Explore / Grower Stories

Elk Cove on Why Environmentalism Adds Up to Better Wine

Contents

Rosie Allen Rosie Allen / 17 January 2019

We talk to Adam Campbell and Heather Perkin, winemakers at US fine wine pioneers Elk Cove, about why a holistic approach to farming works wonders for their wines.

Adam Campbell, pressing grapes since '78
Adam Campbell, pressing grapes since '78

Adam, growing up on a vineyard must have been quite an experience! What did you learn that you've taken into your career as a winemaker?

I feel so fortunate to have grown up here at Elk Cove. During the infancy of the Oregon wine industry, I helped my parents grow grapes and make wine. I have the benefit of almost 50 years of experimentation, winemaking trials and grape-growing know how. A lot has changed in our industry over the years, but one lesson remains integral to creating special wines: site trumps everything else. Finding those truly special vineyards with steep south facing slopes and extremely well drained soils is the key to creating wines with complexity, vibrancy and palate length. Cheers to the next 50 years!

Your sustainable practices seem to go beyond the ordinary – Salmon Safe, work with the Oak Accord and the use of clover instead of nitrogen etc sound like pioneering ways of working with the environment. How do you think this symbiotic relationship with the wider environment of Oregon allows you to make better wines?

My family has a generational commitment to protect and nurture the land we farm as well as our surrounding environment. Sustainability isn't just our farming practices, but also our commitment to solar as our primary power source, bio-diesel in all our trucks and tractors. We also support broader community environmental efforts, like Salmon-safe farming certification to protect our watersheds, and the Oregon Oak Accord to protect threatened native forest habitat. We consider philanthropic donations to local non-profits part of our responsibility to help create a sustainable community. Our farmworkers are a vital part of this community, so we provide a living wage and healthcare benefits to all our vineyard workers. We do all this because it is the right thing to do and it makes Elk Cove a stronger and more sustainable business.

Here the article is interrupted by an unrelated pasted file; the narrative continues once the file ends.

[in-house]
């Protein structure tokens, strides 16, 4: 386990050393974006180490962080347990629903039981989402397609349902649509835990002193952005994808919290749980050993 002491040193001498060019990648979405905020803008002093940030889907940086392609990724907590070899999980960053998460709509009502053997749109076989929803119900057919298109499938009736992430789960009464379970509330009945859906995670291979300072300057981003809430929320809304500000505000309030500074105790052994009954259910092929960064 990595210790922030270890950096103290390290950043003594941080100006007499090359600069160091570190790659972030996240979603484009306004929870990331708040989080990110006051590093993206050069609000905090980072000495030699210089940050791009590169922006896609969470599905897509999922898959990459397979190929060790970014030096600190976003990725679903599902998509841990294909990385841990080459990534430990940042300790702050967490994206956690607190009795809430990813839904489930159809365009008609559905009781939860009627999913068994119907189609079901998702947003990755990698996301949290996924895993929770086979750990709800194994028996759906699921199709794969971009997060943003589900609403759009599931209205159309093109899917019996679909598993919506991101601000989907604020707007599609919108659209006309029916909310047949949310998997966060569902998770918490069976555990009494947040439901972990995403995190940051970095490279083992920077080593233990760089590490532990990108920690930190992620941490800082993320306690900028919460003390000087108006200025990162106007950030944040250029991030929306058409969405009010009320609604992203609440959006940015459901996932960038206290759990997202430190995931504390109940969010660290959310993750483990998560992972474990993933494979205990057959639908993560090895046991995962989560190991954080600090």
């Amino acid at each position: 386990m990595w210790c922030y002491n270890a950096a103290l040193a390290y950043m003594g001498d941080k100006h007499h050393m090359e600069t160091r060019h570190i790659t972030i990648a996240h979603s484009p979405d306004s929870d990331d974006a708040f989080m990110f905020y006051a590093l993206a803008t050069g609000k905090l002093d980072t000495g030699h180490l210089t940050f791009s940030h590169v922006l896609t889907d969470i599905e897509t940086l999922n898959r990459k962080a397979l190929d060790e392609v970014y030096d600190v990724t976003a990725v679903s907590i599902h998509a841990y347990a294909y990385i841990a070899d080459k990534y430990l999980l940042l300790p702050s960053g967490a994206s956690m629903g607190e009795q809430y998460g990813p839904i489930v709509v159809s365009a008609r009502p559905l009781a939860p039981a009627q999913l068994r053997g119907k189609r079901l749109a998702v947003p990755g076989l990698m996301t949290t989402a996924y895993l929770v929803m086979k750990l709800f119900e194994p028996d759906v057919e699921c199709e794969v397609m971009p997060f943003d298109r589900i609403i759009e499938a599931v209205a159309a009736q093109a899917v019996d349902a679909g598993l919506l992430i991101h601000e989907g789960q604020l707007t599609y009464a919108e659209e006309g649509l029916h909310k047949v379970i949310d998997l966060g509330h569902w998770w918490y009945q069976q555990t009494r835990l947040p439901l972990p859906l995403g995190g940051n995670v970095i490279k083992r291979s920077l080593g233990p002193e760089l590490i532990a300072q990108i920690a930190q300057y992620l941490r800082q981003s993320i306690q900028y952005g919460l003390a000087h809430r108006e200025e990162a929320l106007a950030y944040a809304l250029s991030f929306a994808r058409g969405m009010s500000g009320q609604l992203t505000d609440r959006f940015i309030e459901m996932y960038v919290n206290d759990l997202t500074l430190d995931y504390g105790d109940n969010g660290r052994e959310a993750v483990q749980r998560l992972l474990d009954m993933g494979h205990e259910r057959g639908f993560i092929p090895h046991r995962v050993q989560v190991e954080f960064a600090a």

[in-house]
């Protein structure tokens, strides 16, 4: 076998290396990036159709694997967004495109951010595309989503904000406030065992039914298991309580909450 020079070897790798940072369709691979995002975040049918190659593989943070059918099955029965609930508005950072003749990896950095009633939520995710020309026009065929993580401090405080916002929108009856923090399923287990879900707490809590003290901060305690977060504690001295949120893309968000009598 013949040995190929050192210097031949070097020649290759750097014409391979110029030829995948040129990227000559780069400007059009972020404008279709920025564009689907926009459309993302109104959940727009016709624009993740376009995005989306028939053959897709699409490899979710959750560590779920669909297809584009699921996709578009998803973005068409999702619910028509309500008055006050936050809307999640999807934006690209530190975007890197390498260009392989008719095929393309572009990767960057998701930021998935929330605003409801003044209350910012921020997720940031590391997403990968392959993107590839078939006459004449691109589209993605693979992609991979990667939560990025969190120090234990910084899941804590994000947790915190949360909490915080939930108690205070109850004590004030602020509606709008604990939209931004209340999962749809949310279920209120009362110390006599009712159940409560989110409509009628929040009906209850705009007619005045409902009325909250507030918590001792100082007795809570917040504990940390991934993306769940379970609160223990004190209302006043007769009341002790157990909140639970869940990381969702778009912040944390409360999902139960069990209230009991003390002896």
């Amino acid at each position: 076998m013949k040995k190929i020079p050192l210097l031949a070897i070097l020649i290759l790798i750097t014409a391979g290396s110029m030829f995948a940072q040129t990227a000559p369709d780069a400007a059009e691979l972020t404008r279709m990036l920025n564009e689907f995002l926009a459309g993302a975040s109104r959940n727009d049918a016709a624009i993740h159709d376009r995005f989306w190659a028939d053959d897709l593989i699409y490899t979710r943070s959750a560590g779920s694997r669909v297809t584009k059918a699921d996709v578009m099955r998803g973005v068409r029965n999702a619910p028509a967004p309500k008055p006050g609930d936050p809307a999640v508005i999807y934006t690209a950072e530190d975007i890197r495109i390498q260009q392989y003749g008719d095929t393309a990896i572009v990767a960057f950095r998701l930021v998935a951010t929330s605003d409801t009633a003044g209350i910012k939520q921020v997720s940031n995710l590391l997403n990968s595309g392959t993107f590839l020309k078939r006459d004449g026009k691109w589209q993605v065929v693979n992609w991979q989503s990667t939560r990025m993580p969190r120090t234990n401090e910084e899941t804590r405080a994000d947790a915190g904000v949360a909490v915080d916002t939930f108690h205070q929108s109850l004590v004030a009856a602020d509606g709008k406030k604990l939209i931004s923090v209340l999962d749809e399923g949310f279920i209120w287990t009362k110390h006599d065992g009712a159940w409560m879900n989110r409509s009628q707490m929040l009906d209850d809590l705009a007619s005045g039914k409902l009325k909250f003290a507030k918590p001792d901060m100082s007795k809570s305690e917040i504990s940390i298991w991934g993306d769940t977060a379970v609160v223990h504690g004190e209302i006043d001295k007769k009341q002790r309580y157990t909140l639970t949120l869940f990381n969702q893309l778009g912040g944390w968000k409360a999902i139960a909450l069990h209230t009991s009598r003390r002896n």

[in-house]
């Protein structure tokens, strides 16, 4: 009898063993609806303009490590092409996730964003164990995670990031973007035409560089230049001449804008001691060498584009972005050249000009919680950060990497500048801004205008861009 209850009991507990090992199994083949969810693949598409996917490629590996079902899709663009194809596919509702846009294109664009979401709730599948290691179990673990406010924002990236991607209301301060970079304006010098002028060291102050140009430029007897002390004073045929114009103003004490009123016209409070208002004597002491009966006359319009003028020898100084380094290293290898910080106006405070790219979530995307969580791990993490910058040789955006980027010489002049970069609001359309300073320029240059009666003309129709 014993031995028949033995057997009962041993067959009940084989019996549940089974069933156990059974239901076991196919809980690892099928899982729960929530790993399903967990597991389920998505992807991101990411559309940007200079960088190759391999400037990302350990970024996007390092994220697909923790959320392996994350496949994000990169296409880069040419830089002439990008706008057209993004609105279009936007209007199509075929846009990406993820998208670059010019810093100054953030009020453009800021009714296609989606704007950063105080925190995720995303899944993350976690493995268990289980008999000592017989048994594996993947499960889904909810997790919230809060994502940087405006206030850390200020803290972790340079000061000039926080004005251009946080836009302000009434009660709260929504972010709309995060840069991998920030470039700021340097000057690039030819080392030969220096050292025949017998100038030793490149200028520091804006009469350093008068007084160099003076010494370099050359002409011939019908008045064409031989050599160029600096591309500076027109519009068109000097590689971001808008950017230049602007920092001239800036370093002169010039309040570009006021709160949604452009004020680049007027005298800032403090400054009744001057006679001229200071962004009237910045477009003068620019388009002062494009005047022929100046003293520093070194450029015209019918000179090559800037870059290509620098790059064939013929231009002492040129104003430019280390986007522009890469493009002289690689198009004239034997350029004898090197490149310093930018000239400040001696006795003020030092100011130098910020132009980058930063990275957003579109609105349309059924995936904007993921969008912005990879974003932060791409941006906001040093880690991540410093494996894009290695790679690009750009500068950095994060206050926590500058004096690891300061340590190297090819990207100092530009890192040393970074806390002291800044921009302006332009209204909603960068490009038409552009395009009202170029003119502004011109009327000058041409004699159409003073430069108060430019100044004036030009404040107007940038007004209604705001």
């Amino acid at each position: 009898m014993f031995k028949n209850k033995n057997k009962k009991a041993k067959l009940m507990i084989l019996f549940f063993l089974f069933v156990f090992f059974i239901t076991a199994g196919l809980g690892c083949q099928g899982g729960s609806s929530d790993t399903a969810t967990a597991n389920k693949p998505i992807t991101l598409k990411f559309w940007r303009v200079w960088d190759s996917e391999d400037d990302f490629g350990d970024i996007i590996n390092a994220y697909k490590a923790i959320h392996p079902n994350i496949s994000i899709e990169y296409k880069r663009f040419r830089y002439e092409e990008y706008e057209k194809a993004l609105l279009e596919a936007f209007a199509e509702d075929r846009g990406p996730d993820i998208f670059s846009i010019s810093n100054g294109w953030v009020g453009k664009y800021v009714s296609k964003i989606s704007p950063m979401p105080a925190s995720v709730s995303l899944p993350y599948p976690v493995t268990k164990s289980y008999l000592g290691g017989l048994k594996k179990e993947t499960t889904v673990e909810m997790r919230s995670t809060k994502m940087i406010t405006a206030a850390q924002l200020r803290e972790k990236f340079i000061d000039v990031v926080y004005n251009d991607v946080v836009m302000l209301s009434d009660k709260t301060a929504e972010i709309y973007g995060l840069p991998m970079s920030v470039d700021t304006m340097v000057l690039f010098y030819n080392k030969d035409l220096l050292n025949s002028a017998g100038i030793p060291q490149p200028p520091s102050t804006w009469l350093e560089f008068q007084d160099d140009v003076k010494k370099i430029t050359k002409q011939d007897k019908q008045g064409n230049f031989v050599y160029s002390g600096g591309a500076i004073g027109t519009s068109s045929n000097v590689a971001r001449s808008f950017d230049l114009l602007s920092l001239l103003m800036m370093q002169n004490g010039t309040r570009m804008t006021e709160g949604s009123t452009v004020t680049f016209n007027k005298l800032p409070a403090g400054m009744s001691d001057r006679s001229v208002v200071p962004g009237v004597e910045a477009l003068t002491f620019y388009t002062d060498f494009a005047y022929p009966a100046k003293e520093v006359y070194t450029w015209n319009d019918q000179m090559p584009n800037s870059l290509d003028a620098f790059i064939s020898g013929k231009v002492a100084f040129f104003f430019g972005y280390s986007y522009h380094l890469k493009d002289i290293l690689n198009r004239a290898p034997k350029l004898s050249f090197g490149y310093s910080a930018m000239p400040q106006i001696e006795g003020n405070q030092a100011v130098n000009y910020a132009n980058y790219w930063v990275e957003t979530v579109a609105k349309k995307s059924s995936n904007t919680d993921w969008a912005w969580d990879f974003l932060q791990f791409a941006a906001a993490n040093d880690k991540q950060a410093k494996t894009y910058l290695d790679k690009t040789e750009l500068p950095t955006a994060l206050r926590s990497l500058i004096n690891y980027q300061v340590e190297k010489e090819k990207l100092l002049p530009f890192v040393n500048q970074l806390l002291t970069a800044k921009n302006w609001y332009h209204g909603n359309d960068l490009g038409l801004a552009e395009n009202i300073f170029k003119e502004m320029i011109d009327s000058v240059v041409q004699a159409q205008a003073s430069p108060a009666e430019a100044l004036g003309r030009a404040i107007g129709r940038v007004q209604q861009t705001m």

Harvest sunrise at the Five Mountain vineyard
Harvest sunrise at the Five Mountain vineyard

You're a very philanthropic organisation – do you think that winemakers have a special obligation to contribute to their communities and workers?

Since our founding in the early 1970's, Elk Cove has been able to donate over 1 million dollars to charitable causes locally, nationally as well as overseas. We are so proud and fortunate to have a successful and sustainable business that can afford to give back to communities in need. We give to many causes but prioritize healthcare, education and the environment.

Elk Cove's Joe and Pat Campbell, planting their first vine
Elk Cove's Joe and Pat Campbell,
planting their first vine

Heather, you've spoken of 'elegant and robust pinot noirs I'm privileged to shepherd' which is a really interesting turn-of-phrase to use. Is this how you see your role – as an 'enabler' guiding the grapes in the right direction?

I see my role as maintaining the quality of our grapes from harvest to bottle. My co-workers do meticulous work in the vineyard throughout the growing season so they can deliver perfect fruit at harvest. To put it bluntly, my responsibility is to not screw it up in the final stretch! Turning juice to wine depends on several critical points for success and it's my job to make sure they all happen.

Does this apply to Elk Cove's philosophies in general?

Yes. We are so fortunate to farm in one of the perfect places on Earth to grow fantastic pinot noir. We diligently tend our vines to create incredible fruit. Then in the winery it's all about attention to detail to protect the inherent nature of the fruit.